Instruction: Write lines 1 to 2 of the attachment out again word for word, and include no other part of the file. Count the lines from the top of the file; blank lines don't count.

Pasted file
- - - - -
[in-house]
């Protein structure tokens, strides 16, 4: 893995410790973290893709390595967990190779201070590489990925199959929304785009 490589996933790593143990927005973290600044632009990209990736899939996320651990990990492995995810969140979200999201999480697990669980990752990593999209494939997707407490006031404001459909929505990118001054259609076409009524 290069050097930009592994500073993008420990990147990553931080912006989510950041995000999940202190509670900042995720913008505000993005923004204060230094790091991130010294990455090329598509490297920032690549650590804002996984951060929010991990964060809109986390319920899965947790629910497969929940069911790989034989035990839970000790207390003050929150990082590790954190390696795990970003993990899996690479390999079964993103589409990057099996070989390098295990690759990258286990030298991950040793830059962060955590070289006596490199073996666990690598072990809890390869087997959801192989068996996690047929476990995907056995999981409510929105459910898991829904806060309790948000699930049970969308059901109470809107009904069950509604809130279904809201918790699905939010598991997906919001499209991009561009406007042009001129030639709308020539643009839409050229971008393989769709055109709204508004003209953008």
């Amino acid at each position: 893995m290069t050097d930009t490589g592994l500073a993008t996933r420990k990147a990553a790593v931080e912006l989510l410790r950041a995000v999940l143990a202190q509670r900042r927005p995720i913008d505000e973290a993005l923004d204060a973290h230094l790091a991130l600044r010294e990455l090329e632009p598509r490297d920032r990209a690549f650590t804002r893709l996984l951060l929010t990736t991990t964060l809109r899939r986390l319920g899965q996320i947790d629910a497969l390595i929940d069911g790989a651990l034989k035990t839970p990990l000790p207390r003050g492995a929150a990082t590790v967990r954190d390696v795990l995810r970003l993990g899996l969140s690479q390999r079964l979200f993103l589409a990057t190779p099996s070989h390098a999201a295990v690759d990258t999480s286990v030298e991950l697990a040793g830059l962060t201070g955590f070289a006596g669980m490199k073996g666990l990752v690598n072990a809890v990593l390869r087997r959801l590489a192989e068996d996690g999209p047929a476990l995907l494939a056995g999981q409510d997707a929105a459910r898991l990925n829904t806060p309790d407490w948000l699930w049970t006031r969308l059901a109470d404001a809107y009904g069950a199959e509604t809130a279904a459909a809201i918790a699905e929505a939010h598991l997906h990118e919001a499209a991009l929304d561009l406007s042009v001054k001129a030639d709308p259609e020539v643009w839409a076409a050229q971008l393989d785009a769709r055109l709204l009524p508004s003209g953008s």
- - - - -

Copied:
[in-house]
């Protein structure tokens, strides 16, 4: 893995410790973290893709390595967990190779201070590489990925199959929304785009 490589996933790593143990927005973290600044632009990209990736899939996320651990990990492995995810969140979200999201999480697990669980990752990593999209494939997707407490006031404001459909929505990118001054259609076409009524 290069050097930009592994500073993008420990990147990553931080912006989510950041995000999940202190509670900042995720913008505000993005923004204060230094790091991130010294990455090329598509490297920032690549650590804002996984951060929010991990964060809109986390319920899965947790629910497969929940069911790989034989035990839970000790207390003050929150990082590790954190390696795990970003993990899996690479390999079964993103589409990057099996070989390098295990690759990258286990030298991950040793830059962060955590070289006596490199073996666990690598072990809890390869087997959801192989068996996690047929476990995907056995999981409510929105459910898991829904806060309790948000699930049970969308059901109470809107009904069950509604809130279904809201918790699905939010598991997906919001499209991009561009406007042009001129030639709308020539643009839409050229971008393989769709055109709204508004003209953008």